Sir Bernard Katz

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Katz, Sir Bernard,

1911–2003, British biophysicist, b. Germany, M.D. Univ. of Leipzig, 1934; Ph.D. University College, London, 1938. Katz became a British subject in 1941. He was a professor at University College, London, from 1952, having taken a post as a researcher there after World War II. In 1970 Katz was awarded the Nobel Prize in physiology or medicine with Ulf von Eulervon Euler, Ulf,
1905–83, Swedish physiologist and pharmacologist, Ph.D. Karolinska Institute, 1930. He was a professor at the Karolinska Institute from 1930 to 1971.
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 and Julius AxelrodAxelrod, Julius
, 1912–2004, American biochemist whose work was influential in the development of pharmaceuticals, b. New York City, grad. City College, N.Y. (B.S. 1933), New York Univ. (M.S. 1941), George Washington Univ. (Ph.D. 1955).
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 for elucidating the action of neurotransmittersneurotransmitter,
chemical that transmits information across the junction (synapse) that separates one nerve cell (neuron) from another nerve cell or a muscle. Neurotransmitters are stored in the nerve cell's bulbous end (axon).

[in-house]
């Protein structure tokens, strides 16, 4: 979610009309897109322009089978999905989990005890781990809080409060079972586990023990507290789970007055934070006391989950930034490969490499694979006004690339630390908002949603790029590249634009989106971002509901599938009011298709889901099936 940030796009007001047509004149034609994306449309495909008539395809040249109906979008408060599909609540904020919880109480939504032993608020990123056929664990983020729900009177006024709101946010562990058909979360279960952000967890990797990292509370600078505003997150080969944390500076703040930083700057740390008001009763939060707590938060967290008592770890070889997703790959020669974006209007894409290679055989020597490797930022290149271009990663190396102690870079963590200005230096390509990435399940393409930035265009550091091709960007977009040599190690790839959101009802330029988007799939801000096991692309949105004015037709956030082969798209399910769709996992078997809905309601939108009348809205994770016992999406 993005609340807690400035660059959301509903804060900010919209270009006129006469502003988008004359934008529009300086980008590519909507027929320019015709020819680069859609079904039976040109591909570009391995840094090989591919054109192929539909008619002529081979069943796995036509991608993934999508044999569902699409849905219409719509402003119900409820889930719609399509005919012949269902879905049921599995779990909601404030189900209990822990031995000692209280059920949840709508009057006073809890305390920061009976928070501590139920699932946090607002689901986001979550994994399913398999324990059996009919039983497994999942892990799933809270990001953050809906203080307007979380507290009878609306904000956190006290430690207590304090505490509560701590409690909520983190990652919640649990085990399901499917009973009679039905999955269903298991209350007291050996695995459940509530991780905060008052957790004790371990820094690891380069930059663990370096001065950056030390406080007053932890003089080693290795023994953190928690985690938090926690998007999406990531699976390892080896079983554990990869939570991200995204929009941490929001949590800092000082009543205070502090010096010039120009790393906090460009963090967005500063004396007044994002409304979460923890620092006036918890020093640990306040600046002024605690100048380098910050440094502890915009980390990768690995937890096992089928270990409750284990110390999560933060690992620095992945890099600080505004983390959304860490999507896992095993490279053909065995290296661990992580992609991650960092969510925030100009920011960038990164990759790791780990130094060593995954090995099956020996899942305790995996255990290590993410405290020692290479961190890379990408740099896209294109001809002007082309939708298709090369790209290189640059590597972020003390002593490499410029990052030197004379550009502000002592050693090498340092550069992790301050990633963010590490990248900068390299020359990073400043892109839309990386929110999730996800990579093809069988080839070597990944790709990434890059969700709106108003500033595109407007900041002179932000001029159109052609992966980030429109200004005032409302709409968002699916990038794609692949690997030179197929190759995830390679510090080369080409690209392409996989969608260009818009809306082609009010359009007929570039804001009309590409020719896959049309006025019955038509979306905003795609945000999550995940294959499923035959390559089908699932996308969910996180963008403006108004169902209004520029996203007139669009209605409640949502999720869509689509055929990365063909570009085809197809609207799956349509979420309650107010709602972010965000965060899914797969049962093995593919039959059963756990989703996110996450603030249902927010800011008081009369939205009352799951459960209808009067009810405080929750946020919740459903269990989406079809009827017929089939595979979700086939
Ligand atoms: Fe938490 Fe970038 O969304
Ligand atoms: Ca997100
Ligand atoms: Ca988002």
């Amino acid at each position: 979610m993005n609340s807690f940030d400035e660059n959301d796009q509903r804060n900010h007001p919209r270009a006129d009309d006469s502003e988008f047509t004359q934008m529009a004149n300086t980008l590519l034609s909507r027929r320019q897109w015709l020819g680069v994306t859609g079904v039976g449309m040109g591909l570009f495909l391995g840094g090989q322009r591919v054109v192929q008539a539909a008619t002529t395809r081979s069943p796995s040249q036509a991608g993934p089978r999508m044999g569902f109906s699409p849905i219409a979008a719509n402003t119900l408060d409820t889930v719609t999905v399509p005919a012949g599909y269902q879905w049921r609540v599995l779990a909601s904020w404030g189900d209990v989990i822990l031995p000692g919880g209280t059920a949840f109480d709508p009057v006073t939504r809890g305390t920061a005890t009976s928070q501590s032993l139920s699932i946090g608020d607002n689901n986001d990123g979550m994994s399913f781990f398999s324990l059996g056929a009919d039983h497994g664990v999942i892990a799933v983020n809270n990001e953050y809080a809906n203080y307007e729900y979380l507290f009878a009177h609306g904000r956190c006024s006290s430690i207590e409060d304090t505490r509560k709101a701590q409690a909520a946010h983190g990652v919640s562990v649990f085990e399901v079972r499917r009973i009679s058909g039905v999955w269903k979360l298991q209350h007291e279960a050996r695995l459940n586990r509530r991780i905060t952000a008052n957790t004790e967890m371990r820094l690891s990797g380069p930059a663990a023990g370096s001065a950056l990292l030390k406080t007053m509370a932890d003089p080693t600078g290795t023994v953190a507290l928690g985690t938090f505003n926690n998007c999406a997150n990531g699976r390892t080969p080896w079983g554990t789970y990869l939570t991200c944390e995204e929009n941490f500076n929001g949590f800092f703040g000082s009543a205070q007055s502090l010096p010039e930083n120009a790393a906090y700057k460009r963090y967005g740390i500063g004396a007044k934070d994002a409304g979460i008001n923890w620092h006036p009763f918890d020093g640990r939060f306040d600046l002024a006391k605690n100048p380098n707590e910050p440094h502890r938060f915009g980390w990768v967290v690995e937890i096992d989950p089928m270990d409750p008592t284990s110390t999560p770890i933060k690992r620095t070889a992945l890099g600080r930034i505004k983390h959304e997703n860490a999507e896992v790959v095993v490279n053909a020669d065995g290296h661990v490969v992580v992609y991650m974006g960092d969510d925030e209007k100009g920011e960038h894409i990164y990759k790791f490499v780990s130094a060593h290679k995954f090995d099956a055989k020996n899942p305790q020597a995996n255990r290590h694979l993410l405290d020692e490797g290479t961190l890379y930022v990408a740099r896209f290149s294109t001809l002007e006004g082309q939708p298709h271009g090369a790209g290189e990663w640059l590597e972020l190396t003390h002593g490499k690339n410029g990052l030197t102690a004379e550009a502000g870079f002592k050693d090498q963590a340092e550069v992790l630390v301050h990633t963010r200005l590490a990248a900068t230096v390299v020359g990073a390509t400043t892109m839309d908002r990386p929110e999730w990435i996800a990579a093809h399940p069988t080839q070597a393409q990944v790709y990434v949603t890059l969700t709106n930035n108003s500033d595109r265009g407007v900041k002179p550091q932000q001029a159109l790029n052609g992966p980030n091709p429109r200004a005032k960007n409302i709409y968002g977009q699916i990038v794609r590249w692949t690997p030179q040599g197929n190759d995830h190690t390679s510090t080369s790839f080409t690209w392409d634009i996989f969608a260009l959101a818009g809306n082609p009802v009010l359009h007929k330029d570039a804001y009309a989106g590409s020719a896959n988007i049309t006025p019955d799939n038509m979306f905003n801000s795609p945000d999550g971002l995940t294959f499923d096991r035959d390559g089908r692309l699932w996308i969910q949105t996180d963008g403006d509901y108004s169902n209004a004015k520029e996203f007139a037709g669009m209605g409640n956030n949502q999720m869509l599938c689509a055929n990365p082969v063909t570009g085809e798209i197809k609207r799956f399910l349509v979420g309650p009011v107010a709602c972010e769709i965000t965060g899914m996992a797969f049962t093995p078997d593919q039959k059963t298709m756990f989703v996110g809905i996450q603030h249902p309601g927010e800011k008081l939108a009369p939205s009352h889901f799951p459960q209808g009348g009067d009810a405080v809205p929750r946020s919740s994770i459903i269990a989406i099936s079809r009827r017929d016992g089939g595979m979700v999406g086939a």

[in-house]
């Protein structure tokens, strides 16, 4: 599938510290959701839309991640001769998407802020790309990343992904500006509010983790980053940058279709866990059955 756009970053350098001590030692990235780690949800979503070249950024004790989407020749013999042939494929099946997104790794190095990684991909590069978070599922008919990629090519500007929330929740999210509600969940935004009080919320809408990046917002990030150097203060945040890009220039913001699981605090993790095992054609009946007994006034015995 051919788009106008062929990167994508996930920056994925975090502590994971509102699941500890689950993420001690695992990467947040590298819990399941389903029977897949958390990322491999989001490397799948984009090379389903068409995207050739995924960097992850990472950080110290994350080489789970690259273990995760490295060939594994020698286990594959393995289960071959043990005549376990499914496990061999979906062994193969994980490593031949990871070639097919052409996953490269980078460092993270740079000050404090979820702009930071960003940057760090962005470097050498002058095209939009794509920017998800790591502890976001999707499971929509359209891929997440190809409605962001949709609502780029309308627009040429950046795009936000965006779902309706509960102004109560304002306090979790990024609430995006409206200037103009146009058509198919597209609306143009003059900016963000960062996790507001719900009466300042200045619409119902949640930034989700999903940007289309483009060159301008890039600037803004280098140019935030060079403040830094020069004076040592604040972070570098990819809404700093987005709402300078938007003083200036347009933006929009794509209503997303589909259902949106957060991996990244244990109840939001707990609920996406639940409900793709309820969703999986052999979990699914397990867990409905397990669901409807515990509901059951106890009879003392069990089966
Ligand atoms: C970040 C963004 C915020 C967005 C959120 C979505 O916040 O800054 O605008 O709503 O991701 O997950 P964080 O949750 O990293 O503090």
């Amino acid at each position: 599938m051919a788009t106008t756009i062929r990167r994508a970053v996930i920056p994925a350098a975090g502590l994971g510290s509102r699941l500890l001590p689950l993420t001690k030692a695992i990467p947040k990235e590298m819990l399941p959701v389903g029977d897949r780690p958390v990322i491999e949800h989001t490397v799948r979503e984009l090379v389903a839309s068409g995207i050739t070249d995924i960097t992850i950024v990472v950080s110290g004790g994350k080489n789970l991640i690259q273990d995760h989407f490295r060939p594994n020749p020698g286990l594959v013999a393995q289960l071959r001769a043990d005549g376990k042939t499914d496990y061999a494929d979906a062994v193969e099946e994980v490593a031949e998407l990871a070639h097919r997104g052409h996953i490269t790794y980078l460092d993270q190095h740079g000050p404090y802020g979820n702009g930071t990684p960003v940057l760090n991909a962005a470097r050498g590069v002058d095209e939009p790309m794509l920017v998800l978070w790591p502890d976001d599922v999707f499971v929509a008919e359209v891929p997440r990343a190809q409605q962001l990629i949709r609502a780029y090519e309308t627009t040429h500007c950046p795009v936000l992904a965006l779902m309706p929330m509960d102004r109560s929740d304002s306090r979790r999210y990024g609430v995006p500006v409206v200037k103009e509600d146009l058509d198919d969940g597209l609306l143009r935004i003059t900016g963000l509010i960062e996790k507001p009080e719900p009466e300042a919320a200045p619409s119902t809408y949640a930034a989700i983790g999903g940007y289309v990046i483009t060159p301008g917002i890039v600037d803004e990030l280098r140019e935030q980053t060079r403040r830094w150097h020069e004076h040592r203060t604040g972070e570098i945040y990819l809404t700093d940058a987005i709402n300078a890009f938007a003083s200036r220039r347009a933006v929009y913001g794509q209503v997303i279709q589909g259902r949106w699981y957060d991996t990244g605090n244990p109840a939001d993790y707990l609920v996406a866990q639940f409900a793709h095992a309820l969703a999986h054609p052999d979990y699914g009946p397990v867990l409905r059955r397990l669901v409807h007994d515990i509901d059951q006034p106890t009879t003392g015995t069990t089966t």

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, work which helped establish the foundations of psychopharmacology. Katz's specific contribution was uncovering the mechanism by which the transmitter acetylcholineacetylcholine
, a small organic molecule liberated at nerve endings as a neurotransmitter. It is particularly important in the stimulation of muscle tissue. The transmission of an impulse to the end of the nerve causes it to release neurotransmitter molecules onto the surface of
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 is released from the nerve terminals at the nerve-muscle junction. He discovered that its release was continuous and spontaneous and that it occurred in "packets," now called vesicles, of consistently varying size. He was knighted in 1969.
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